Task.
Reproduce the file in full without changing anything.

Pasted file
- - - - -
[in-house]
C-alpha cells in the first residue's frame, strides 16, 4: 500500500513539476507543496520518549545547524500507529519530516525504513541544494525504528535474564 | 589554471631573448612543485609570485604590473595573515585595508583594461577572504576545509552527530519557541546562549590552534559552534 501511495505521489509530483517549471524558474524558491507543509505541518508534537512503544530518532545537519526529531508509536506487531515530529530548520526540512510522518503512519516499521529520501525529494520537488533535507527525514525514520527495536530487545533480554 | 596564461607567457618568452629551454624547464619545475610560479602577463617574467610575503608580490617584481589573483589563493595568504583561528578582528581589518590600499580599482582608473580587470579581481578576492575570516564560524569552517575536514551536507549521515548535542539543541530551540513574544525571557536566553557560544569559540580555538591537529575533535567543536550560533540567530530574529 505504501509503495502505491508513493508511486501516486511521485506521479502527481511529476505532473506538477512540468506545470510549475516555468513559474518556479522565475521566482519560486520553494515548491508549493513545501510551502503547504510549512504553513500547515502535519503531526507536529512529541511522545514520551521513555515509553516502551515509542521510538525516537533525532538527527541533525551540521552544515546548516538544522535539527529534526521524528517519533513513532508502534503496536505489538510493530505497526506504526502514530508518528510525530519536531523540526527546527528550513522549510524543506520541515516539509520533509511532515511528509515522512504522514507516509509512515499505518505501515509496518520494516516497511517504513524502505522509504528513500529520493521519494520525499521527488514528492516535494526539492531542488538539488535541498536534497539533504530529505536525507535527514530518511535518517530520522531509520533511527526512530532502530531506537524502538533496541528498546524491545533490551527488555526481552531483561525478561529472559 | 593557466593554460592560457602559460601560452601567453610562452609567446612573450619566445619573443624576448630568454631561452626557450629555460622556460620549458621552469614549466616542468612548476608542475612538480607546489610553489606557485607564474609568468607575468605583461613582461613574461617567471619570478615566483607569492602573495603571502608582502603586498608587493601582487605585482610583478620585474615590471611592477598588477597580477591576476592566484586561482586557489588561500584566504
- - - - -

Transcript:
[in-house]
C-alpha cells in the first residue's frame, strides 16, 4: 500500500513539476507543496520518549545547524500507529519530516525504513541544494525504528535474564 | 589554471631573448612543485609570485604590473595573515585595508583594461577572504576545509552527530519557541546562549590552534559552534 501511495505521489509530483517549471524558474524558491507543509505541518508534537512503544530518532545537519526529531508509536506487531515530529530548520526540512510522518503512519516499521529520501525529494520537488533535507527525514525514520527495536530487545533480554 | 596564461607567457618568452629551454624547464619545475610560479602577463617574467610575503608580490617584481589573483589563493595568504583561528578582528581589518590600499580599482582608473580587470579581481578576492575570516564560524569552517575536514551536507549521515548535542539543541530551540513574544525571557536566553557560544569559540580555538591537529575533535567543536550560533540567530530574529 505504501509503495502505491508513493508511486501516486511521485506521479502527481511529476505532473506538477512540468506545470510549475516555468513559474518556479522565475521566482519560486520553494515548491508549493513545501510551502503547504510549512504553513500547515502535519503531526507536529512529541511522545514520551521513555515509553516502551515509542521510538525516537533525532538527527541533525551540521552544515546548516538544522535539527529534526521524528517519533513513532508502534503496536505489538510493530505497526506504526502514530508518528510525530519536531523540526527546527528550513522549510524543506520541515516539509520533509511532515511528509515522512504522514507516509509512515499505518505501515509496518520494516516497511517504513524502505522509504528513500529520493521519494520525499521527488514528492516535494526539492531542488538539488535541498536534497539533504530529505536525507535527514530518511535518517530520522531509520533511527526512530532502530531506537524502538533496541528498546524491545533490551527488555526481552531483561525478561529472559 | 593557466593554460592560457602559460601560452601567453610562452609567446612573450619566445619573443624576448630568454631561452626557450629555460622556460620549458621552469614549466616542468612548476608542475612538480607546489610553489606557485607564474609568468607575468605583461613582461613574461617567471619570478615566483607569492602573495603571502608582502603586498608587493601582487605585482610583478620585474615590471611592477598588477597580477591576476592566484586561482586557489588561500584566504